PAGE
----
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by kathleen maher
pictures by rhoda penmarq
1) Better Than Sex
It’s all that matters.
It’s better than sex.
It’s who I am.
Why I’m alive.
It’s music; it’s dance; it’s dross transmuting not just to gold, but more: through time and beyond, constantly sculpting it.
No kidding. Wednesdays now, and Saturdays, I stand on a stage at the Y or another community center, and on Tuesdays and Sundays, I hold court at the shop.
For the moment, I have this incredible gift. It’s not something I expected or worked for. It just happened. I bend, whisper, sing, shout—and a radiant light surrounds and then emanates from people, glimmering and glimmering. Outside the wind blows; waves crash upon the shore (and presumptuous as it sounds, I can tell), trees tremble and leaves and dust swirl about the streets. While inside, hearts and minds spring wide open. Pure and perfect souls burst from hardened husks.
You have to try it. Stand on a stage and spin what’s uniquely inside you with what’s truly out there. You can’t go wrong. The giddy beauty and awful power come on their own. It’s me and not me: You and not you: it is marvelous, unending flux.
2) Mirror, Mirror
It’s taken me a while to notice, so thrilled have I been, so wrapped up in my newfound skills—but: Carlos, Stephanie, Maggie and her “occasional boyfriend,” Lyle (whose existence makes me sick with jealousy)—all treat me with a hesitant politeness and weird respect.
Of course the regulars and newcomers are deferential. Last week, old Mr. Downey and old Mr. Hedlund actually declared they would retroactively pay full price! But I said, no, no, eighty percent from now on was plenty.
For a while there, Carlos approached me as if on bended knee. But he’s adjusting. After each show, he hugs me gently, tells me how fantastic I was, and always asks, Can he do anything for me? Would I like him to stick around?
“For what?” I laugh. Once, after an especially ecstatic performance, I remember, Carlos kissing me and marveling in a choked voice.
But oddly ever since, his presence, his gaze, even his touch barely register. Only when I asked him to handle RWR’s finances, and of course, the shop’s too, did we seem to be on the same wave length.
“Are you sure?” Carlos asked. “Because, you know, I’ve got plans.”
And I in my separate, all-absorbing, little world, said, “Right. I know you’ve got plans. So hire an accountant.”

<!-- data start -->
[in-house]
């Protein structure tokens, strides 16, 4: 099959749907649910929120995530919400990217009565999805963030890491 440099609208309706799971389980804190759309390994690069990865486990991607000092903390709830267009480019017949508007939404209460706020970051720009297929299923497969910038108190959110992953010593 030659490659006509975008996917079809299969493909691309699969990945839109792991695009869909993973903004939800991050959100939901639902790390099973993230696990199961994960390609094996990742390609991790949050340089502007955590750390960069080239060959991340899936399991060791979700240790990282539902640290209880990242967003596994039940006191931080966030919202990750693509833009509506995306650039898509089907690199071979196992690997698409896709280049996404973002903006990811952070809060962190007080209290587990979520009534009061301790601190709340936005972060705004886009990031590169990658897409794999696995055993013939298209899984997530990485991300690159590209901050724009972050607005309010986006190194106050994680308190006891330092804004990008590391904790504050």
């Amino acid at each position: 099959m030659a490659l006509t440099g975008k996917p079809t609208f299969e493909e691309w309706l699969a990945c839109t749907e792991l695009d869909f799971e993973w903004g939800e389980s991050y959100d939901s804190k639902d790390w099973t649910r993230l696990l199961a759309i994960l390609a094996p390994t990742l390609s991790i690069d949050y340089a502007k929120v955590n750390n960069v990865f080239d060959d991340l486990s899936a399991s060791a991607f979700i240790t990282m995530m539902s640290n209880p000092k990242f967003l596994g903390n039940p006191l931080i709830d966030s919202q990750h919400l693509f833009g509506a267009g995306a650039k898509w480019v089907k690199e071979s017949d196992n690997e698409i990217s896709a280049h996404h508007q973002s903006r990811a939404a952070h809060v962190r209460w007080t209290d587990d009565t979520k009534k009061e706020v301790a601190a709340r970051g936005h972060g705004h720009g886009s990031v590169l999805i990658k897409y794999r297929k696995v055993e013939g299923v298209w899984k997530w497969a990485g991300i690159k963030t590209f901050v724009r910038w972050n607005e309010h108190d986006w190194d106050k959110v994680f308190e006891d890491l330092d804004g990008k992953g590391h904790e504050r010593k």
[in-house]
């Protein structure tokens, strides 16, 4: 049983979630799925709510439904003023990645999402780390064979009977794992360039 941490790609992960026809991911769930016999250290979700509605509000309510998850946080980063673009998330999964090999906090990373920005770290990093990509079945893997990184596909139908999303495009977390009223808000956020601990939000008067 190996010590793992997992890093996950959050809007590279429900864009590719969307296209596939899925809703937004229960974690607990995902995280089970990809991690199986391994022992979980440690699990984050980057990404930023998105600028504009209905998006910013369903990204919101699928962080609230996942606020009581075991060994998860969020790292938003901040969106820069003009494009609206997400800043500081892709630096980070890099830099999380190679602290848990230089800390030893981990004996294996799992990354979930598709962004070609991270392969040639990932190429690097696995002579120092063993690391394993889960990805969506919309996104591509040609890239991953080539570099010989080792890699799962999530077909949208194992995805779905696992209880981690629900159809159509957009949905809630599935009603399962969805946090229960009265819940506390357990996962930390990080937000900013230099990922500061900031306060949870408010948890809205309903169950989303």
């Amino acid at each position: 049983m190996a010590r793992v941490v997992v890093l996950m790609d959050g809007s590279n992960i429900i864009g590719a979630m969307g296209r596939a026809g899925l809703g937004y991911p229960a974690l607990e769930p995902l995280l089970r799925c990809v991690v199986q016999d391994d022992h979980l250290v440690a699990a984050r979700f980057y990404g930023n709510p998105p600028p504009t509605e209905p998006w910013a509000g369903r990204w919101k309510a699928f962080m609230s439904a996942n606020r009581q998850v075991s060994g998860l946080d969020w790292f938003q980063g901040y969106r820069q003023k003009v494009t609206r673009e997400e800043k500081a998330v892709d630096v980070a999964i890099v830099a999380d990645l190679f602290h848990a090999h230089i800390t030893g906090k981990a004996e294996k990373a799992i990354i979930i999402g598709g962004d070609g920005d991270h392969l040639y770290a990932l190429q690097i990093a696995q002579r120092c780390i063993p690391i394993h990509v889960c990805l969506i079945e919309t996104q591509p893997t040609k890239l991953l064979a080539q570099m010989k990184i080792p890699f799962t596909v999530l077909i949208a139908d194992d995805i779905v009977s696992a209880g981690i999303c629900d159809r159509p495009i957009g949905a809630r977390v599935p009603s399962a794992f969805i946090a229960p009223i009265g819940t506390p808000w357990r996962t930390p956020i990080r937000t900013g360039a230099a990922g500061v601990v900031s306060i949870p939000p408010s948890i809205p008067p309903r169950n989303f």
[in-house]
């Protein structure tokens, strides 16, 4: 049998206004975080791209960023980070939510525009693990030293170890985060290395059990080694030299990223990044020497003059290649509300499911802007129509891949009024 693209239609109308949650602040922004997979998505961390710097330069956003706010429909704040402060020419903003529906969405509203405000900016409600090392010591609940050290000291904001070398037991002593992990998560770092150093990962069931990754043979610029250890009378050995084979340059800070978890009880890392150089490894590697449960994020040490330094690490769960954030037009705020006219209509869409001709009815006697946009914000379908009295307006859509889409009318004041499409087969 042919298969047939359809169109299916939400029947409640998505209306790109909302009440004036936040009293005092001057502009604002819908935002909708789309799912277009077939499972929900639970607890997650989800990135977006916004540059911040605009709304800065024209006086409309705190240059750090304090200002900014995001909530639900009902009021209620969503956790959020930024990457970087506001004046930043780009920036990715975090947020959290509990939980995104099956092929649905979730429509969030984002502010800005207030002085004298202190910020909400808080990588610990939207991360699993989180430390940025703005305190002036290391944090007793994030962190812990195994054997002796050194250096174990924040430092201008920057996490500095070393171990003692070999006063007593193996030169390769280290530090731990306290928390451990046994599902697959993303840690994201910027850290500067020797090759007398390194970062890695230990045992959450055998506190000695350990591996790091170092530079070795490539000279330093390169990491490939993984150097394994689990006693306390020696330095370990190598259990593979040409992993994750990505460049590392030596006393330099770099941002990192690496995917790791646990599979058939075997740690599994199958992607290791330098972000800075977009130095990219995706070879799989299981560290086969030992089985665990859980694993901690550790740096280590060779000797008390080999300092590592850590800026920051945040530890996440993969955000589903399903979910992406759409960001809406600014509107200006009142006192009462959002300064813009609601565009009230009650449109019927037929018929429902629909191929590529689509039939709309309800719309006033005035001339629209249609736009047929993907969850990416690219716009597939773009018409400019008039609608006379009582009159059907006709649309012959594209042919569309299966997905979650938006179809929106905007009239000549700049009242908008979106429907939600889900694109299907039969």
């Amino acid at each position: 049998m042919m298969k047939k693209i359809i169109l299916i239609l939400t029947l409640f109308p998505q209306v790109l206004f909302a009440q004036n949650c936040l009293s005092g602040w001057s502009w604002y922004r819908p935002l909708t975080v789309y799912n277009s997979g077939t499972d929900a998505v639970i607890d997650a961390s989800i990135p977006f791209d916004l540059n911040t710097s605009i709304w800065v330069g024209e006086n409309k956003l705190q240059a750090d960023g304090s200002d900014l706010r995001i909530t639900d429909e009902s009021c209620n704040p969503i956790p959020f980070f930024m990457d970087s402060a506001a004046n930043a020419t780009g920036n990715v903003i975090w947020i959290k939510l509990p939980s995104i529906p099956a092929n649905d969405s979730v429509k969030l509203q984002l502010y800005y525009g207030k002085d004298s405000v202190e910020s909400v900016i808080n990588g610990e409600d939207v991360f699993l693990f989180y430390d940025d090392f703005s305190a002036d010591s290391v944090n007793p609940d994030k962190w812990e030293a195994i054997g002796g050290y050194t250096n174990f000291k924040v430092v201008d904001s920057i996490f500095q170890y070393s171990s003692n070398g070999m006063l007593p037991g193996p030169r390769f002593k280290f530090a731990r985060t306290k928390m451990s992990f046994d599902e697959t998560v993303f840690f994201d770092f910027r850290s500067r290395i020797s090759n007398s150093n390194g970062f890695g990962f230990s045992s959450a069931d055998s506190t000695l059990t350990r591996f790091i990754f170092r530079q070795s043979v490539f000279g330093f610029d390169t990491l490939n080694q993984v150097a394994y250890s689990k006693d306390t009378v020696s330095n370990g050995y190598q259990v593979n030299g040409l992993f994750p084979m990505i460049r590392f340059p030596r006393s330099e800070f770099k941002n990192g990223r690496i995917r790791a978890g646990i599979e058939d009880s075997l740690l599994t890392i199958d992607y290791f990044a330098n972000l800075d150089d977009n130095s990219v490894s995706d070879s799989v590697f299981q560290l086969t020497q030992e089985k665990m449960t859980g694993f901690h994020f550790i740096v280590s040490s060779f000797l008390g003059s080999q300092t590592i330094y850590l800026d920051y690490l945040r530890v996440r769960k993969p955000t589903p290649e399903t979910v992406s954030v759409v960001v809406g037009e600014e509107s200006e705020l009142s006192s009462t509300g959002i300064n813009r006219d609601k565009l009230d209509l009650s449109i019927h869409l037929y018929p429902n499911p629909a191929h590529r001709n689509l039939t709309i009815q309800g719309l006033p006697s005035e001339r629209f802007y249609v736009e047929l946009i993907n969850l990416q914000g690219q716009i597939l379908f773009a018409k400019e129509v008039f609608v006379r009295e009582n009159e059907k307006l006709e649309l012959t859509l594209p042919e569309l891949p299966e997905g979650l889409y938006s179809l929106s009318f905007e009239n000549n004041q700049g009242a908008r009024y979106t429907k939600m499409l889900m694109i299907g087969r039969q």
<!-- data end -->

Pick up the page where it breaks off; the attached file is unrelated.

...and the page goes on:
The money, the crowds, the blinding awe envelope me. I have to calm down. Or else, I’m too giddy to travel from here to there. And I do, after all, have business to attend to. At six am, I bless the bread dough before an audience. Some thirty people show up to watch as I knead it vigorously for five or ten minutes. And then at ten am and four pm, I do this little benediction-thing where I drizzle chocolate on éclairs, which are then passed out to everybody in the store. They wait and watch while I eat mine first.
This evening, after the éclair and before dinner, I slipped up to the apartment to do the souped-up stair machine I bought last week. With all the metaphysical energy I’ve got resonating, I’ve decided to work on my cardio-vascular system before and after all performances. I’m starting to look pretty good. The big change came the minute Carlos stopped force-feeding me.
Right away, I dropped five, maybe even ten, pounds. So, when Maggie knocks on the apartment door, flouncing in, to perch on the coffee table, I get flustered and blush.
“Don’t mind me,” she says. “Breathe!”
“No need to suck it in anymore, Malcolm. You’re starting to look almost normal. When someone gets that fat within a few weeks—I mean, hour by hour, gaining weight right in front of my eyes—maybe it likewise just melts off once you quit eating.”
“You’re welcome.” Then she bounces up and clicks her heels to stand facing me as I work the machine. Palms out, she says, “I’m here to say, I’m sorry. I know I’ve been a jerk. And as of right now, I won’t act like that.”
“It’s like we’re so amazed at what you’re doing, we don’t know what to say.”
“All I know is everybody’s being nice to me for a change, and I like it.”
“We need to treat each other as regular friends. At least, you and I do.”
“All right,” I nod. “I’ll try.”
“Everything’s happening at once, and if we’re not careful,” Maggie says, “it’s going to get fucked up before it even gets going.”
“So we’ll be careful.”
“Except as a rule, none of us are careful types. That’s my point,” Maggie says. “Everyone’s tiptoeing around when we should be yelling and screaming.”
“Not me. I don’t yell. I don’t scream.”
“Well, I do,” Maggie said. “Which is exactly why you need me.”
3) Sublime Forces
Occasionally, I still panic. A momentary relapse. But once I’m out there, arms spread, hair streaming, Truth and Light lifting me up, up, up, I can do no wrong. Spiritually, I somersault as Sublime Forces play tag in my veins. And the crowd, whether in Skokie or Wicker Park, the De Paul area or U. of C. is right there with me. We’re all laughing and crying with joy!
Sometimes I go too fast; I’m overcome from the start. But then, with a wince, if I concentrate, if I fix myself, I can get it back. Often, I focus on one person. Our eyes meet. There is a shiver. A sigh. I catch it and lose it, and then magically spin from my solar plexus. Who needs to say anything? The whole building, every floor and ceiling, beam and board, reverberates.
“What else is there?” I ask on tiptoes, tears streaming down my burning, beatified face. “My Lord.” As everyone gathers his things and departs, money and more money floods in.
Part Two -- bring it on! We need our nirvana.
A real trip. Thanks, as always.
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